The Sixth Circuit, in a unanimous decision, affirmed a lower court ruling in Pipefitters Local 636 Insurance Fund v. Blue Cross and Blue Shield of Michigan, holding that an entity providing services to a self-funded health plan acts as a fiduciary where it exercises discretion to determine and assess a fee paid by the plan to the service provider.  Noting that the service provider had not assessed the fee against all of its self-funded plan customers, and that the discretionary assessment of the fee benefitted the service provider, the court concluded that the provider had breached its fiduciary duty under ERISA.

In Pipefitters Local 636 Insurance Fund v. Blue Cross and Blue Shield of Michigan, No. 12-2265, 2013 WL 3746217 (July 18, 2013), the U.S. Court of Appeals for the Sixth Circuit held that an entity providing services to a plan acts as an ERISA fiduciary where it exercises discretion to determine and assess a fee paid by the plan to the service provider.

Background

In Pipefitters, a self-funded health plan entered into an administrative services contract (“ASC”) with Blue Cross and Blue Shield of Michigan (“BCBSM”), under which BCBSM would provide certain services to the plan and the plan would be responsible for paying benefit claims and specified fees.  The ASC also provided that “any cost transfer subsidies . . . ordered by [the relevant state insurance commission] will be reflected in the hospital claims cost” payable by the plan.

Under applicable state law, BCBSM was required to pay 1% of its revenues to the state to subsidize the cost of health care to senior citizens in the state receiving “Medigap” coverage (the “Medigap Obligation”), but state law did not prescribe the method by which BCBSM was to satisfy this Medigap Obligation.

During the first 18 months that the ASC was in effect, BCBSM undertook to obtain funds to satisfy the Medigap Obligation by, in effect, charging and retaining 1% of the cost of benefit claims it paid on behalf of the plan, with the amount retained referred to as the “OTG Fee.”  (For example, on a $100 claim, BCBSM would charge the plan $101, pay the health care provider $100, and retain $1 as an OTG Fee to pay the Medigap Obligation.)  After 18 months, BCBSM unilaterally decided to stop charging the OTG Fee. 

District and Appeals Court Decisions in Pipefitters

The Pipefitters plan sued BCBSM, asserting that BCBSM acted as an ERISA fiduciary in determining and assessing the OTG Fee.  The plan argued that, in causing the plan to pay the OTG Fee, BCBSM had breached its fiduciary duties of prudence and loyalty and had engaged in prohibited self-dealing.  After the district court granted summary judgment for the plan, BCBSM appealed.

The Sixth Circuit affirmed in a unanimous decision.  The court noted that while state law imposed the Medigap Obligation on BCBSM, the method of obtaining funds to pay that obligation was left to the discretion of BCBSM.  The court rejected BCBSM’s argument that the method BCBSM decided to use – the OTG Fee – was compelled by the terms of the ASC which provided that state-required “cost transfer subsidies” would be reflected in the costs of claims paid by the plan.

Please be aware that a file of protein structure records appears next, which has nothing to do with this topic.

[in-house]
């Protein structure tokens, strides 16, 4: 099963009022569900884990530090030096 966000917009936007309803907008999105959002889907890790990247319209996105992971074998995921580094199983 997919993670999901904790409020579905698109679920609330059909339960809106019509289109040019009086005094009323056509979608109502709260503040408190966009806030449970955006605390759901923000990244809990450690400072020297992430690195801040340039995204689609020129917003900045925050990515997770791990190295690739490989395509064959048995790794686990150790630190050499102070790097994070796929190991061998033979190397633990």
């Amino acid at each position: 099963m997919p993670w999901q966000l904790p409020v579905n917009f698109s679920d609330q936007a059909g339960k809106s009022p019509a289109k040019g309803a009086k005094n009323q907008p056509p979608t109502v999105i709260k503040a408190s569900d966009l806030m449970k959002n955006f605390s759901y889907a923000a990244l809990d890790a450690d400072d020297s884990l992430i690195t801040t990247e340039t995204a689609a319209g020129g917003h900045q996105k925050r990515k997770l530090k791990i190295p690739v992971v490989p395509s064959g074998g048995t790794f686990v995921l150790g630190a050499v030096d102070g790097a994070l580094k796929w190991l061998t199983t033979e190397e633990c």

The court emphasized that BCBSM had not assessed the OTG Fee against all of its self-funded plan customers, and had unilaterally decided to stop assessing the fee against the Pipefitters plan.  Because its discretionary assessment of the fee against the plan benefitted BCBSM (by helping it to fund its Medigap Obligation), the court concluded that BCBSM had breached its fiduciary duties under ERISA. 

In Abbott, Seventh Circuit Refines Applicability of Class Action Device in Defined Contribution Challenge

Summary

In its continuing analysis of when a class may be certified in a case alleging breach of fiduciary duties with respect to a defined contribution plan, the Seventh Circuit, in Abbott v. Lockheed Martin Corporation, reversed denial of a class, allowing a class of 401(k) participants to proceed to trial.  The Seventh Circuit first addressed the question in an earlier 401(k) fee case, Spano v. Boeing, where it had vacated certification of a class.  In Abbott, the court found the class, since it was limited to a single fund, was “considerably narrower” than that in Spano.

On August 7, 2013, the U.S. Court of Appeals for the Seventh Circuit took what it called “the next step” in its analysis of when a class may be certified in a case alleging breach of ERISA fiduciary duties with respect to a defined contribution plan, after it first addressed the question in its January 2011 decision, Spano v. Boeing Co., reported in Goodwin Procter’s March 30, 2011 ERISA Litigation Update.  In Abbott v. Lockheed Martin Corporation, No. 12-3736, 2013 WL 4010226, a panel comprised of the same judges who decided the Spano case reversed denial of a class that was “more focused” than the one it rejected in Spano, and remanded the case to the trial court, allowing a class of 401(k) participants who invested in a single fund available under their plan to proceed to trial.